Just when things were looking hopeful and under control in New Orleans, another natural disaster struck near Houston, Texas: Hurricane Rita. The Maritime Administration had two ships there, the Cape Vincent and Cape Victory. As Krick had done with Katrina before, he coordinated keeping these ships on dock with tugboats. This time however, some military personnel stayed onboard, including the Port Director. Krick had all emergency response units, even those with rescue dogs, come on to the ships. “Everybody was on this ship. It was like Noah’s Ark!” Krick said. The ship rode out Hurricane Rita when it blasted through the area. So once the storm went through and the surge ended, all the emergency equipment went out and immediately set to work. Overall, Krick’s ingenious strategy proved extremely successful in both of these Hurricane Relief effots.

As a result of all of Kevin Krick’s hard work, MMROCH watch centers were staffed wherever command posts were needed, and people were sent down to New Orleans to assist and coordinate this effort. The sealift effort for Katrina and Rita was the first domestic humanitarian sealift of such a large scale in the United States. Thus, the wonderful product of Krick’s efforts gave a new mission to the ships of the U.S. Merchant Marine and the Navy and a new job for merchant mariners. Since Krick’s relief effort, it has become ingrained in the Ready Reserve Force program that these vessels are available and able to assist in natural disasters. If, for example, an earthquake hit the San Francisco Bay Area, these ships are ready to support and aid the relief efforts.

For coordinating these successful efforts, Krick was awarded the U.S. Department of Transportation’s Gold Medal by Secretary of Transportation Mary Peters, the highest honor that the Secretary of Transportation can award a person with. For Krick this was a “pretty overwhelming feeling . . . [It] brought back all these memories of all the work I did in the process.  I didn’t expect anything in return. I was just there to do the job.” But, according to Joanna Nunan, there was no way for the Department of Transportation to overlook what MARAD had done under his efforts. “It was a success,” she recalled. “A resounding success.  There was nothing in that system put together that didn’t work the way it should.” The award was officially given to him by Secretary Mary Peters. However, it was Secretary Mineta who nominated Krick in for this award, and whom Krick developed a strong relationship with. Krick’s last day working for Secretary Mineta in the Bush Administration was National Maritime Day. At the honorary service, Secretary Mineta spent approximately 15 minutes praising Krick for his efforts with the Department of Transportation during Hurricanes Katrina and Rita. After the speech, Krick went up to Mineta’s speechwriters and thanked them for the kind words. However, they told Krick they wrote none of it, as it was all from Secretary Mineta’s memory. “That meant so much to me,” Krick said.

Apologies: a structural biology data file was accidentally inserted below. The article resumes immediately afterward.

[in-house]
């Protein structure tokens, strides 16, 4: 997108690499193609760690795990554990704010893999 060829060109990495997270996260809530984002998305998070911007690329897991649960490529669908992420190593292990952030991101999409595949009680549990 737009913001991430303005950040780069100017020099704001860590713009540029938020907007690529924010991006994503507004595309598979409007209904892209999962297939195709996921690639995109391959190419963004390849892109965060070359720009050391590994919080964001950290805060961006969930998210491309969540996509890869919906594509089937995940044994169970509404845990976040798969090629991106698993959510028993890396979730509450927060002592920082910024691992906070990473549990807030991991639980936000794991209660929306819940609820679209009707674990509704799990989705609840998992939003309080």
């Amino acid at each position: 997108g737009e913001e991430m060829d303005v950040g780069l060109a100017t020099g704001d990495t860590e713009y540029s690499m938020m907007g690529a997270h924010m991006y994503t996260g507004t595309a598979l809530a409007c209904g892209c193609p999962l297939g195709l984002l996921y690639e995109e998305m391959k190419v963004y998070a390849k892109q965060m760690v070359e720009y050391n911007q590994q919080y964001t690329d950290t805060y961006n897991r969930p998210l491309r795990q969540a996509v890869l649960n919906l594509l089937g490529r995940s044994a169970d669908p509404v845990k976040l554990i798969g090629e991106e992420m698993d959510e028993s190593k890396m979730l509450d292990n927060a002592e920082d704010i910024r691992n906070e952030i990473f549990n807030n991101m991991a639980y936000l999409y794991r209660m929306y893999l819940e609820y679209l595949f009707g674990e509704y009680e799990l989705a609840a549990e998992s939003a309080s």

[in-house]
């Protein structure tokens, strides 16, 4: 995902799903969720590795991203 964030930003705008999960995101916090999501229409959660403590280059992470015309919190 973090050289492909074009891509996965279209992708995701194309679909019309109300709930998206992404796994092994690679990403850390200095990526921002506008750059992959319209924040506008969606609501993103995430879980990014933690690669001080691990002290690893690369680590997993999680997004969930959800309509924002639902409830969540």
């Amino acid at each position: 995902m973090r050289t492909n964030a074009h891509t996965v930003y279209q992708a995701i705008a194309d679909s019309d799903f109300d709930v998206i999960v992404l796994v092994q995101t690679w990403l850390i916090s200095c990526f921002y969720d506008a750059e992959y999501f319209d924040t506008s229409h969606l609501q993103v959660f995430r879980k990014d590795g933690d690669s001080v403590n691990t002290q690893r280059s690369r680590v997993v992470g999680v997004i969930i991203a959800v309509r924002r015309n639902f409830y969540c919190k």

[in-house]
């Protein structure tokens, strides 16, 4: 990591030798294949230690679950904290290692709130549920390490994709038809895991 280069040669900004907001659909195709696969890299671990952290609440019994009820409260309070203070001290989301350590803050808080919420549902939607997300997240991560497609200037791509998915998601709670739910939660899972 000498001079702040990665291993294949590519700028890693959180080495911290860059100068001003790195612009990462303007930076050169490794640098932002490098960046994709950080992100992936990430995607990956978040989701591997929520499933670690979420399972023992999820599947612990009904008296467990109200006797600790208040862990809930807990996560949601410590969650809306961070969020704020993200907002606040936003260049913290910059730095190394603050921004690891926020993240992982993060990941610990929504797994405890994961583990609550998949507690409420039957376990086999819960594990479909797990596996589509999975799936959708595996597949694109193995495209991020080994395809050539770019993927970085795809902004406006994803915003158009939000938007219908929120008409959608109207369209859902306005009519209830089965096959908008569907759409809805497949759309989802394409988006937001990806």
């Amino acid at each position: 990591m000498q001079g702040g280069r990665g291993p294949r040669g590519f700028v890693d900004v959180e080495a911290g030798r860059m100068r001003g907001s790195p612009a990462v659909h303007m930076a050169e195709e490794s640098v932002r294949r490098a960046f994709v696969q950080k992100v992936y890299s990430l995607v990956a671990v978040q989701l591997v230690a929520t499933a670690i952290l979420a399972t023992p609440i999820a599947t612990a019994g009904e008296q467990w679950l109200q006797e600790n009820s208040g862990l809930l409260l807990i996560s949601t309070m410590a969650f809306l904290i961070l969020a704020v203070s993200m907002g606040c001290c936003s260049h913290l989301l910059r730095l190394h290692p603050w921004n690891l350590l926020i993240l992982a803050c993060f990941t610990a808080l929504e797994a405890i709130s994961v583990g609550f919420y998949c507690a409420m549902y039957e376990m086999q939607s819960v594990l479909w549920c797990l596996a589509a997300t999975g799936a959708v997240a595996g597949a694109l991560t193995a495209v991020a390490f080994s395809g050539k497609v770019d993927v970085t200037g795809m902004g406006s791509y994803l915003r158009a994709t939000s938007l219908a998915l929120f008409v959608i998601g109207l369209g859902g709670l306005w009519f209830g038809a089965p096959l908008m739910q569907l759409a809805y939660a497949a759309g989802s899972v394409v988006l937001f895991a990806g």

Krick most definitely deserved this commendation, as he sacrificed a lot during the up-tempo period of his involvement in the sealift efforts of Hurricanes Katrina and Rita. He was barely able to see his wife and kids. “They didn’t see me for about a month,” Krick admitted. Long before any of this had occurred, Krick met his wife, Natasha, in South Africa when he was a third mate aboard the SS Kittanning, which was carrying sorghum bound for Zambia via Cape Town, South Africa. While staying in Cape Town for two weeks, he met Natasha’s friend Natalie, who invited him to breakfast. They were supposed to meet at a bus stop next to the railroad station at 10:00, but Natalie was running late. Suddenly, a woman appeared out of nowhere and said to him, “Are you Kevin Krick?” He was very confused, for he had been in Cape Town for less than 24 hours and the fact that someone knew his name puzzled him. It turned out that this lady worked at a nearby tourist office, and Natalie had called her to tell her that she had slept past her alarm, and that she need to inform him of this. Meanwhile, this lady was looking for Natasha as well, who was also invited to breakfast. She happened to be standing nearby, and had recognized Krick’s American accent. Thus, Krick and his wife were introduced by a woman who they still do not know today, and went on to get married.

After the efforts during Hurricane Katrina and Rita, Krick stayed in his unit in the Merchant Marine Reserve and eventually moved out to California. He took a job with the Pacific Maritime Association as the Assistant Director for Security and Accident Prevention. There also happened to be a Merchant Marine Unit right around the corner from his office. His friend, Anthony Radspieler, was also working in the area, but was moving to D.C. to do some work for the Department of Energy. He was in this San Francisco Unit as a Lieutenant Commander, and Krick was a Lieutenant Commander in his D.C. Unit. They switched, and Krick subsequently earned the rank of Commander in his new unit. “Captain Weinman had organized a nice event at the Naval Operations Support Center in Alameda with the commanding officer and Natasha to put on my Commander boards,” Krick recalled.

As he had risen in rank, the system required that he apply for a new job for the Reserve. He applied to be a part of the Naval Cooperation and Guidance for Shipping unit (NCAGS) in Bremerton, Washington as the Naval Liaison Officer (LNO) and got the job. This unit supported the 7th Fleet, whose main focus was the defense of the Korean Peninsula. Their major operation was an Ulchi Freedom Guardian mission, which is what Krick partook in during 2011 for his two weeks of required service. He was put on the U.S.S. Blue Ridge, and was on the watch floor coordinating the NCAGS component as the LNO.   What he did there was interesting, for it entailed de-conflicting warships with unclassified commercial activity.  “We had an interesting scenario where we had to get outside of this secure stuff in order to find out what ships were doing.” The job took over to his civilian job, which at this point was working for APL, the world’s seventh largest container shipping company. During this time, Krick’s civilian work and maritime work were connected, but not as interrelated as they were when he was in D.C. “You wake up and you’re doing the same stuff that you’re going to do when you put on your uniform and vice versa and it all kind of blends together which is what the program’s intended to do. It’s to bridge the gap between commercial shipping and the Navy to make sure that we can supply the troops.” Eventually, the billets in Korea were realigned, but Krick was picked up by a harbor defense unit for Korea in Alameda, U.S. Naval Forces Korea Detachment Bravo, which he still serves under currently.